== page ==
The resources and tips in this post were complied from the presentation "Media Morality: How Media and Pop Culture Shape Adolescent Morality" by Carole Aksak, Critical Issues Coordinator, Girl Scouts of Nassau County, Garden City, NY, and Felicia Richardson-Battle, Author, Feel Good, Girl!, Glen Cove, NY.

A Wealth of Resources! Courtesy of Me & The Nassau County Girl Scouts!

It's that time of year again. Back-to-back holidays are sucking us dry, kids are wrapping up fall sports and moving on to holiday parties and concerts, family is travelling in and out of town. It's a friggin' circus around here!! So what better time to stress myself out even more by volunteering to once again be a presenter at the Long Island Counselors' Annual Conference. It was a great experience, but thank God it's over!

Needless to say, with everything going on, my poor blog is looking a little sparse. But thanks to the conference and my co-presenter, the amazing Carole Aksak of The Girl Scouts of Nassau County, I now have a wealth of smart-mama advice, tips and observations to share.

Carole is the director of GSNC Critical Issues Initiative . This unique program is constantly on the grind to counter the very same issues that get our panties in a bunch around here, like hyper-sexualized media that caters to kids. It was an incredible honor to present with her! She's a real pro when it comes to tackling these issues. And with the clout and resources of The Girl Scouts behind her, I'm just a happy-- albeit puny-- fish in a big sparkly pond.

Over the next week, I'll be sharing some of the issues we tackled in our presentation. I think you'll find some great stuff that can be applied in your own endeavors to raise smart and savvy girls in a culture that constantly tells them that their power lies in their looks and how well they can attract boys.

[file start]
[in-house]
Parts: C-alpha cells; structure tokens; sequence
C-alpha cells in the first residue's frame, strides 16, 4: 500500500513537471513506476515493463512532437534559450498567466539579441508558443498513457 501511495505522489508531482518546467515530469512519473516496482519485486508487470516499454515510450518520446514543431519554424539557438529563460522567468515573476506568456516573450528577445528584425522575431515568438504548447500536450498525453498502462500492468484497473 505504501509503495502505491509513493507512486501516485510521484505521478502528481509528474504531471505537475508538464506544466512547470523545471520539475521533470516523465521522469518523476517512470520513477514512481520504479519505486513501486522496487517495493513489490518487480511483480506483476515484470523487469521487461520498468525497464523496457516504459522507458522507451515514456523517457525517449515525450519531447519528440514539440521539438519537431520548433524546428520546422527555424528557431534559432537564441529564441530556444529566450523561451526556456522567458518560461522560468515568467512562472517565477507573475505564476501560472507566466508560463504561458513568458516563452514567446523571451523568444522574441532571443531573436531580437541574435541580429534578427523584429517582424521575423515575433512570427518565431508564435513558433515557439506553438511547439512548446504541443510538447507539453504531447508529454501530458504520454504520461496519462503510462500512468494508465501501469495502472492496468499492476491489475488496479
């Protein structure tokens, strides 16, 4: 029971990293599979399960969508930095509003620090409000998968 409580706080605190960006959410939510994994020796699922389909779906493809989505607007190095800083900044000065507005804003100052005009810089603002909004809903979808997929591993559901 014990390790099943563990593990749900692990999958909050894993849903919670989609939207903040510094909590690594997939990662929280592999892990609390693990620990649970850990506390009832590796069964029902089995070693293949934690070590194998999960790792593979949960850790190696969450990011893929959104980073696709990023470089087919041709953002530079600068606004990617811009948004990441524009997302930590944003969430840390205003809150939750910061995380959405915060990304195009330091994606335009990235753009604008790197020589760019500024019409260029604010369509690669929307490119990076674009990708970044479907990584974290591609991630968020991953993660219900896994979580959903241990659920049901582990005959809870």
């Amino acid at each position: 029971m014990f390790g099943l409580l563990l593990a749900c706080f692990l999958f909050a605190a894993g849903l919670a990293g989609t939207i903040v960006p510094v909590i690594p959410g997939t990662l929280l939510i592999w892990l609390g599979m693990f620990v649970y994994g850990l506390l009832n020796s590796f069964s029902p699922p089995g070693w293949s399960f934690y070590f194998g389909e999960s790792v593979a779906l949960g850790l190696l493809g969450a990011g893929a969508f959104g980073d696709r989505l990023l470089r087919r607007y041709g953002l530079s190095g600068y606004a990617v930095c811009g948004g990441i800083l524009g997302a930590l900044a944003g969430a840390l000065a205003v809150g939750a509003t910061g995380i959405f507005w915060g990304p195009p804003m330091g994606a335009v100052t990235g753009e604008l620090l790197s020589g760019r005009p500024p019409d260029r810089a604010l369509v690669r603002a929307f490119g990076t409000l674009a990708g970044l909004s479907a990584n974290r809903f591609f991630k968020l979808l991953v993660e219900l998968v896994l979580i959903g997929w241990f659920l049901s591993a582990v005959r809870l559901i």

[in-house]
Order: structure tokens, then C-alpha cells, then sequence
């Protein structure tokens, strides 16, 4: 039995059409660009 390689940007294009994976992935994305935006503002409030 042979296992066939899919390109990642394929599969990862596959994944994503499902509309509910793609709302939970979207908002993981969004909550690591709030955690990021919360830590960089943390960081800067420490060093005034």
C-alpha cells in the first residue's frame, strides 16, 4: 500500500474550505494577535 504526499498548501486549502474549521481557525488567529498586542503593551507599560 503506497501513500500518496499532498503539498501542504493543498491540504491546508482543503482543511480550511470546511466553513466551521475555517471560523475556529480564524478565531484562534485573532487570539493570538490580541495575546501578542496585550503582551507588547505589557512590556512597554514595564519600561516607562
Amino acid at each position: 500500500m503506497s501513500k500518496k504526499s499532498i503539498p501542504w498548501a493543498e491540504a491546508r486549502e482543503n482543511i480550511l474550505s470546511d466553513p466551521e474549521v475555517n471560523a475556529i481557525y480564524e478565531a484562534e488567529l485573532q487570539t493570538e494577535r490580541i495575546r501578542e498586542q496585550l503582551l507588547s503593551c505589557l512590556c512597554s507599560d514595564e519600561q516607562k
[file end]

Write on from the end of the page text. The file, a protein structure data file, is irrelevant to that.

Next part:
Feel free to comment and share your own tips and viewpoints as well. The more we share, the more powerful we become! And don't hesitate to apply our viewpoints to your own lesson plans or workshops. Just please do follow the universal, bloggy-code-of-conduct and give credit to Reign and also to the bylines following the posts.

On that note, stay tuned all this week for more.

Friday, November 6, 2009

A Lesson in Media Contradictions

So I'm sitting here flipping through channels because amazingly, even with over 800 channels to choose from there is still absolutely NOTHING to watch. Anyhoo, I come across "Hustle & Flow." It's a scene where D (the pimp) has just pimped Nola (a prostitute) so he can get an expensive microphone. She's pissed and hurt. He made her feel like an object. She wants a better life beyond being a convenient cash machine.

The viewer is made to understand. Feel Nola's pain. She's human. She has hopes, dreams and feelings. It's wrong for her to be made into an object for the pleasure of others. It's a powerful moment.

Then this commercial comes on...



.... sigh

Thursday, November 5, 2009

The Case of Sara Kruzan

I learn something new everyday. Check it out.



Sara's attorney has asked the public to please await their instructions in November with regards to any public actions on behalf of Sara. You can keep track of their actions at The Council of Daughters, a national network of women working to empower girls.

Right now, it's just good to be aware.